Banshee: The Fire Trials Review

Cinemax’s Banshee serves up violence and pathos in equal measure in tonight’s hard-hitting premiere.

Spoilers ahead for tonight’s season premiere and last season’s finale.

It’s hard to know where to begin with a big, ambitious series like Banshee. From the very beginning, the series, returning tonight for its third season, has served up huge helpings of action, intrigue, heartache and pathos—all of it built on a shaky foundation of lies. But even as so many Banshee residents bury their secrets (sometimes literally), they manage to wear their hearts on their sleeves.

It’s been a month since Lucas and Carrie returned from New York City, and now, in a post-Rabbit world, we find the last several weeks have not been kind to everyone. Carrie is adrift and disenfranchised, a witness to the slow destruction of the Hopewell family wrought by lies and revelations in equal measure. The worst of it may be that she and Hood are no longer together. He has moved on, embracing unexpected happiness with Siobhan, one of his deputies. He still cares for Carrie, of course, but even the con-turned-sheriff can’t save her from her own destructive tendencies.

It’s an interesting twist of fate that Hood has become a surrogate parent to teenaged Deva, the troubled daughter he never knew he had. It’s not easy for either of them to acknowledge the history that led to Deva’s existence, but Hood still tries to pass on bits of fatherly advice.  In one of my favorite scenes of the night, Hood explains to Deva how to properly case a joint. This is family values, Banshee-style.

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But Hood has a second family now in the Banshee police department. Emmett may be gone, but he is not forgotten. Those in blue he left behind exact a form of brutal vigilante justice that brings closure but deeply troubles Brock. The deputy has a hard time living with the execution-style murder of the Neo-Nazi who ended Emmett’s life, but an even bigger problem with Hood’s seeming nonchalance about it. Luckily Brock has more to do on the show than just wring his hands over Hood’s moral ambiguity: He’s drinking on the job and sleeping with his ex-wife. While neither necessarily signifies moral bankruptcy, for Brock, these transgressions represent a schism from the good man he wants to be.

That being said, sleeping with one’s ex isn’t nearly as shocking as what Kai Proctor and his niece, Rebecca, have going on. But Rebecca’s not just into Uncle Kai, the man who was shunned by his family. No, she’s interested in his many shady business deals, whether it’s drug trafficking or running a strip club. A little bit of blood or skin isn’t going to scare her off, especially since it’s power she’s most attracted to. And there’s no one in town more powerful than crooked Kai Proctor. Yet sleeping with the most powerful man in Banshee isn’t enough to protect her from the most dangerous man in Banshee, namely Chayton Littlestone, the fearsome leader of the Red Bones gang.

The most important thing to come out of tonight’s episode is setting up Hood’s next big heist—a soon-to-be decommissioned military base with palettes of untraceable cash just begging to be stolen. But bypassing state-of-the-art military security requires a skilled hacker. Who better, then, to aid Hood and Sugar than Job, who got as far from Banshee as possible. But after a botched score, Job is drawn back to the last place he wants to be. At some point I have to believe that Carrie will be drawn into the mix as well, but time will tell.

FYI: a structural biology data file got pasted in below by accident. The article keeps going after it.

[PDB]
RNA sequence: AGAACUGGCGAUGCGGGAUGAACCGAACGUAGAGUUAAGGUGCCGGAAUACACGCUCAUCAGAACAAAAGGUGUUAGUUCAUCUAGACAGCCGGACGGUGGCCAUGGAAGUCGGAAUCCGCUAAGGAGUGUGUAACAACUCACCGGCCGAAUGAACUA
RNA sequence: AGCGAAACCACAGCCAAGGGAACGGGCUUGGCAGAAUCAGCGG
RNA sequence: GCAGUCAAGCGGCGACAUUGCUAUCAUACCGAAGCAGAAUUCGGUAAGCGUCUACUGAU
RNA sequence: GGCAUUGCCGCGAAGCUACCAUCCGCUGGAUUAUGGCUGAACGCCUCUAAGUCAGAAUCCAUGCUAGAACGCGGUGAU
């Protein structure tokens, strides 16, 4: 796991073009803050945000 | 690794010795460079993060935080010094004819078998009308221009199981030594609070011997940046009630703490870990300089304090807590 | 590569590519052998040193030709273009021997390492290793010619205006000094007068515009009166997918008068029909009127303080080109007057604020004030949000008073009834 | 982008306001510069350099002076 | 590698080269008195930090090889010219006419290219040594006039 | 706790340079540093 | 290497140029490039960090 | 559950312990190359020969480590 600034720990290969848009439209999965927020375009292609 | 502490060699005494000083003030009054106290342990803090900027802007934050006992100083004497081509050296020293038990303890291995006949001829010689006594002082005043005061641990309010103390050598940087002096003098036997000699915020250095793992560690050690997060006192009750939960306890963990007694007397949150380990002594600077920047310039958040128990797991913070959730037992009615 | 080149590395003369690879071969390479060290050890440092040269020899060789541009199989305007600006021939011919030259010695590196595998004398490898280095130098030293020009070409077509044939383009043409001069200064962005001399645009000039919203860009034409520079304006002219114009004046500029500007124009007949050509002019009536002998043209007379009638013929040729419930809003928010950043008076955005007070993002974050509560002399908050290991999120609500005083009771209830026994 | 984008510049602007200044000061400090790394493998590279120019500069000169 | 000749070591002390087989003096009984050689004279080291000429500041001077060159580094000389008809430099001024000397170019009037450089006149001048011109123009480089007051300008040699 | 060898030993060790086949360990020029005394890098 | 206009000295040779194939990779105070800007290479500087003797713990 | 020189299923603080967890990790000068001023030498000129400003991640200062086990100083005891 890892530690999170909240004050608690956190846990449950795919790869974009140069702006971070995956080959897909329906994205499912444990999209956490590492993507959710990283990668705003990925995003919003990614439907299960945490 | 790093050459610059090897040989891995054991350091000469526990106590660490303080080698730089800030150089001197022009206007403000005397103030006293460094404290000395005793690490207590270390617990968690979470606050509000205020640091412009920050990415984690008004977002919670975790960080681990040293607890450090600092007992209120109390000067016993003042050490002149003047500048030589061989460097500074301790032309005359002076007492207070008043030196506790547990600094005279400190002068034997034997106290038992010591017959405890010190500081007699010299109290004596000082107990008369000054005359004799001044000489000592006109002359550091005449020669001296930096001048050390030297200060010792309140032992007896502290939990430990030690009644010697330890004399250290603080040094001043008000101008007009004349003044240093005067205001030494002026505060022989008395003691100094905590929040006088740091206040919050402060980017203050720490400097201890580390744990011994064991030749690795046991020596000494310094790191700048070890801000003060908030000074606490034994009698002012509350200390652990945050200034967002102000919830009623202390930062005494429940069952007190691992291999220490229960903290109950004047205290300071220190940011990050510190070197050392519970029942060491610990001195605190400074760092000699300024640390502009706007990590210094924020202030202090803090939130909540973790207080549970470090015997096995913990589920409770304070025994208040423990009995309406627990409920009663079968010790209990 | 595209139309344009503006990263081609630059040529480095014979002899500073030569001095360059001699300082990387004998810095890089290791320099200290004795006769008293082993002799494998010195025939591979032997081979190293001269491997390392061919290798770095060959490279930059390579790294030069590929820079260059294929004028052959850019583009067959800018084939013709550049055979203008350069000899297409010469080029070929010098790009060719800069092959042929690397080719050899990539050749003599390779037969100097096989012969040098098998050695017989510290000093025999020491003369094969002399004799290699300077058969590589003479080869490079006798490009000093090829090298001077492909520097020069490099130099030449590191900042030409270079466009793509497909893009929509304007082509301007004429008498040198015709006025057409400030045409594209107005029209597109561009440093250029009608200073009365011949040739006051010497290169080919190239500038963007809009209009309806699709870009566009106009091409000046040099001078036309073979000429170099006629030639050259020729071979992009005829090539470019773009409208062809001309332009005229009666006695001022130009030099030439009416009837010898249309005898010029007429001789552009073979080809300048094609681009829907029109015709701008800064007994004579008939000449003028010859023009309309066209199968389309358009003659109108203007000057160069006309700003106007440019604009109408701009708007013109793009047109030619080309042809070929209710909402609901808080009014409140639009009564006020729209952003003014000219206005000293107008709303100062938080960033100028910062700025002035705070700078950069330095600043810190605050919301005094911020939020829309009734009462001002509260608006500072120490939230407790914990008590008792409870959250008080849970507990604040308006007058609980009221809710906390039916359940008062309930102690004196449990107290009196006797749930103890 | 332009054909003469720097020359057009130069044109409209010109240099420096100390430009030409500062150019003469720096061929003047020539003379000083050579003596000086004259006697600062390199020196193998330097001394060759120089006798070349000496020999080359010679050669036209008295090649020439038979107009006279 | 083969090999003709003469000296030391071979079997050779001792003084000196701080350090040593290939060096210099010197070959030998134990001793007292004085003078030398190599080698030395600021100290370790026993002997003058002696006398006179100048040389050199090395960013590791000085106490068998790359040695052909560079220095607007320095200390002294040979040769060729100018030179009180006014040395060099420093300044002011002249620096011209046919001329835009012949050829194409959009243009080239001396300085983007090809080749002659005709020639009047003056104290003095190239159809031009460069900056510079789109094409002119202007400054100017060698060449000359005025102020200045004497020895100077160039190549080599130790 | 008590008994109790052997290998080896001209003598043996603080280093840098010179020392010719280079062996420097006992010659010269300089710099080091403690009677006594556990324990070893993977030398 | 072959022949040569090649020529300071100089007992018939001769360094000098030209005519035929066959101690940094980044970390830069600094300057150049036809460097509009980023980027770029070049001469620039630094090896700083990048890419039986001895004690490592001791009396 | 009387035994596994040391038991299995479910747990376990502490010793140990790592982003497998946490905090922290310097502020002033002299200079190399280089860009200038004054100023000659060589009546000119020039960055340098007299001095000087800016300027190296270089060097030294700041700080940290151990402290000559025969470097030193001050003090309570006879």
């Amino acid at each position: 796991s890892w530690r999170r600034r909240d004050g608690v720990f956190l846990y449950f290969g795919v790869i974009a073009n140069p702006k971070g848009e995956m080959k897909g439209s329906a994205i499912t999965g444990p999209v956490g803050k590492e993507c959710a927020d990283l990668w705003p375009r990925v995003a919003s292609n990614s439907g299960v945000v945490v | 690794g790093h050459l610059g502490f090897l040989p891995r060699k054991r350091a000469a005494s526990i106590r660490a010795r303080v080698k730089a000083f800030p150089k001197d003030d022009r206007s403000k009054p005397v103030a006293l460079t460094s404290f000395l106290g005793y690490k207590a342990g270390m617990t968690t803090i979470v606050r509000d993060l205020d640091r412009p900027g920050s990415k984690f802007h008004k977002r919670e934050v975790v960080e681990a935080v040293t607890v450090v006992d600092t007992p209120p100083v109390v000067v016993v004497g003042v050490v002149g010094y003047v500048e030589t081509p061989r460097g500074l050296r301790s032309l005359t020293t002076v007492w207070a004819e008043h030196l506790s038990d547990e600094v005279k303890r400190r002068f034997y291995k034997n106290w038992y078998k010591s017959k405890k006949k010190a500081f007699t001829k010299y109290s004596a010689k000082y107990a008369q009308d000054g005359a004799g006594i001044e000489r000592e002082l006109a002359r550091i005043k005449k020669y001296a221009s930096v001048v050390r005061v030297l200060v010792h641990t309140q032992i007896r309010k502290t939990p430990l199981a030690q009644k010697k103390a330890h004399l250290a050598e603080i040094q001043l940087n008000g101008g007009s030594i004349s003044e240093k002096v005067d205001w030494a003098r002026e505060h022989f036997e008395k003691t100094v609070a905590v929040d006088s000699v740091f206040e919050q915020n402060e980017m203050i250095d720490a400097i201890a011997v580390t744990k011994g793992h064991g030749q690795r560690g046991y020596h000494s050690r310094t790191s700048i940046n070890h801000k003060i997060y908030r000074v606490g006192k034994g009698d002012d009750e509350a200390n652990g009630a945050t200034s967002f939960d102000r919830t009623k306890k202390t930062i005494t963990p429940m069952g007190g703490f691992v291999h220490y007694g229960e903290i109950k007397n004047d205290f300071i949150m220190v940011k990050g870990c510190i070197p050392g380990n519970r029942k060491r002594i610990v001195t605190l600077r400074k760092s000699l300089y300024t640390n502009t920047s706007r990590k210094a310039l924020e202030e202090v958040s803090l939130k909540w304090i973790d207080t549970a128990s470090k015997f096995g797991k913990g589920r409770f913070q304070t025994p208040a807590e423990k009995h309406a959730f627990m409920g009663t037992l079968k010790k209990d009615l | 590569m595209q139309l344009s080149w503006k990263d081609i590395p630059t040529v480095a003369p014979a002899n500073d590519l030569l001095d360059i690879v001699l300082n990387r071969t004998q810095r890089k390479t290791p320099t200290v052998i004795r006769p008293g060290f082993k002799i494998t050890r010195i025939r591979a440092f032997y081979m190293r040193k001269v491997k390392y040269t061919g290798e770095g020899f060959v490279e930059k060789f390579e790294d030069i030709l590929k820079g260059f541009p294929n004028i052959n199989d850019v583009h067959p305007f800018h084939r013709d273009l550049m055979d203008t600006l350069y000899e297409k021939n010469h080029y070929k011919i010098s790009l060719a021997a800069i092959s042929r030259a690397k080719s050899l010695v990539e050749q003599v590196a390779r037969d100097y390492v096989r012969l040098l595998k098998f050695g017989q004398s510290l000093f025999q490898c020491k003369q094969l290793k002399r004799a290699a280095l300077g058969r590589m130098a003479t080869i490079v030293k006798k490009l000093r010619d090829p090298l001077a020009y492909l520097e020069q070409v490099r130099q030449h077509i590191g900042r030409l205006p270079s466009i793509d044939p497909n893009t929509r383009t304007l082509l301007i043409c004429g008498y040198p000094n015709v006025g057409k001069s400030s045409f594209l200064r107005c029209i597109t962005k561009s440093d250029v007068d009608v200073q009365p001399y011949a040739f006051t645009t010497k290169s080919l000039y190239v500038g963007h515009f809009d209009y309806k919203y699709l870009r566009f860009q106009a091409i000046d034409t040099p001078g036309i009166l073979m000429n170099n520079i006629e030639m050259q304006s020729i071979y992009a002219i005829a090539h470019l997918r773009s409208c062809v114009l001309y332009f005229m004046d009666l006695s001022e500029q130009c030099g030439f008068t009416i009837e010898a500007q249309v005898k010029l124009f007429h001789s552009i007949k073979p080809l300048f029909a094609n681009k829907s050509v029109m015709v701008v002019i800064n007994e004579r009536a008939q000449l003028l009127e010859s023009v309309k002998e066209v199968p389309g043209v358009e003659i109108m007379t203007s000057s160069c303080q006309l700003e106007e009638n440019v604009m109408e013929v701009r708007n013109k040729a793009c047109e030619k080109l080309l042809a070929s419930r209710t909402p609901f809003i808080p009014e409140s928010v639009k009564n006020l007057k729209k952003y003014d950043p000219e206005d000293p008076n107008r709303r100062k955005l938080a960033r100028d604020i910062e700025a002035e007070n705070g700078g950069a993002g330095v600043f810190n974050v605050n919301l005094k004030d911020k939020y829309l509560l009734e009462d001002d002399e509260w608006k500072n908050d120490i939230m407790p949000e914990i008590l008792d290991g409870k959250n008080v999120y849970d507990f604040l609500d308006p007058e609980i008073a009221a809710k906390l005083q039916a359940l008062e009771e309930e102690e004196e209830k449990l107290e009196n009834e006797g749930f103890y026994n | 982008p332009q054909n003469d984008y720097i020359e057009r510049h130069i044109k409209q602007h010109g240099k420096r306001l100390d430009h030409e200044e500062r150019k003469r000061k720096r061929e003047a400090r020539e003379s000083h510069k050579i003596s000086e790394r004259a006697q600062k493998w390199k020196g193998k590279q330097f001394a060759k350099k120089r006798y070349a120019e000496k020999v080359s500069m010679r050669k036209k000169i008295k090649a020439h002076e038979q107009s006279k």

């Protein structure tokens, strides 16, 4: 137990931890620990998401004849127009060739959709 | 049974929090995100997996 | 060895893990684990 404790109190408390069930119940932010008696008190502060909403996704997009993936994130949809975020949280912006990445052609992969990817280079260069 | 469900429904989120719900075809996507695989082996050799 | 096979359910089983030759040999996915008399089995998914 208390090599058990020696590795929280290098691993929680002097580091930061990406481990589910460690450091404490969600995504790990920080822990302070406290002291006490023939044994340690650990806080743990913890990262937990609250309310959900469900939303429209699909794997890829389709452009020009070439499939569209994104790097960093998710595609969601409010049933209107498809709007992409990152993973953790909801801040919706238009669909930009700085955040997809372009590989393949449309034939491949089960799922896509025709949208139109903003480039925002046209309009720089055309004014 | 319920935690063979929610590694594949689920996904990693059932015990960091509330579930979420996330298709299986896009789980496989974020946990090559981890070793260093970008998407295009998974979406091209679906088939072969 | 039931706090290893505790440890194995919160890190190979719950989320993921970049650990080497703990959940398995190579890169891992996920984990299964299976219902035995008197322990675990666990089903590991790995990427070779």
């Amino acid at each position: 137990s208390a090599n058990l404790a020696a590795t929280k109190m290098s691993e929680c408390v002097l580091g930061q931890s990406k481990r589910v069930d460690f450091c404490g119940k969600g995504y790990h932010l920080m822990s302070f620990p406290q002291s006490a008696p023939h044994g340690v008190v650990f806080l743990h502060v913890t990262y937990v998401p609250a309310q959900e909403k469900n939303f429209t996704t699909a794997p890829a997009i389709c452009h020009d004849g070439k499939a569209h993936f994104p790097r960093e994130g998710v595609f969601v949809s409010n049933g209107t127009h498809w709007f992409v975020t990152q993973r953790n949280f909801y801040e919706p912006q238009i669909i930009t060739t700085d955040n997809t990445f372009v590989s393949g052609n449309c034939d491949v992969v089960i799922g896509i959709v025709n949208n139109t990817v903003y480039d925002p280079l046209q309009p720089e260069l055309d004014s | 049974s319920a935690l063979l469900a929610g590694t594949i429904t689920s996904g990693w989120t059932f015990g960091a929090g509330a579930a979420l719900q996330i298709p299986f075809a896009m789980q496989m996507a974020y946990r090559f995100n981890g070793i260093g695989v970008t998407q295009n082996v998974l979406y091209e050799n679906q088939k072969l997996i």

As I said before, Banshee is a show with mighty ambitions. Tonight’s episode featured 21 speaking parts—not including the main cast. But the great thing is, all the moving parts work flawlessly, thanks in no small part to Jonathan Tropper’s tight scripting. It’s a well-acted show, too. Antony Starr and Ivana Milicevic are great as always, imbuing their characters with a conflicted gravitas that is Banshee‘s bread and butter. Matt Servitto and Rus Blackwell bring a lot to their portrayals of people caught in the crossfire of Hood’s many schemes and secrets. Blackwell especially manages to do quite a lot with very little screen time. As Carrie’s embittered husband, he embodies a man who is truly on the edge of hope.

Some closing thoughts:

We may have bid farewell to some major characters at the end of last season, but we’ve gained some new faces, including a hapless new deputy, Billy Raven, and icy, hard-bitten Colonel Douglas Stowe. Not only is he the Marine base’s imposing CO, he’s also sleeping with Carrie—which means sooner or later he and Hood will come to blows. (And I’d be quite disappointed if they didn’t.)

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Kai’s elderly mother is still in the picture after their unexpected post-shunning reconciliation. She admits Kai has become the man his father feared he would be, but Mother Proctor still loves her son. One has to think she’ll eventually find out about Kai and Rebecca—and when she does, it won’t be pretty.

When it comes to big bads, Chayton Littlestone takes the title. As played by Geno Segers, Chayton is terrifying. He and Hood already brawled once before, but I’d love to see them go at it again.

I wasn’t expecting Brock to be sporting a beard. But each man grieves in his own way, I suppose.

At some point Hood and Carrie will climb into each other’s beds, right? I’m saying this should happen, but what he and Siobhan have seems almost too good to be true. Almost.

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4 out of 5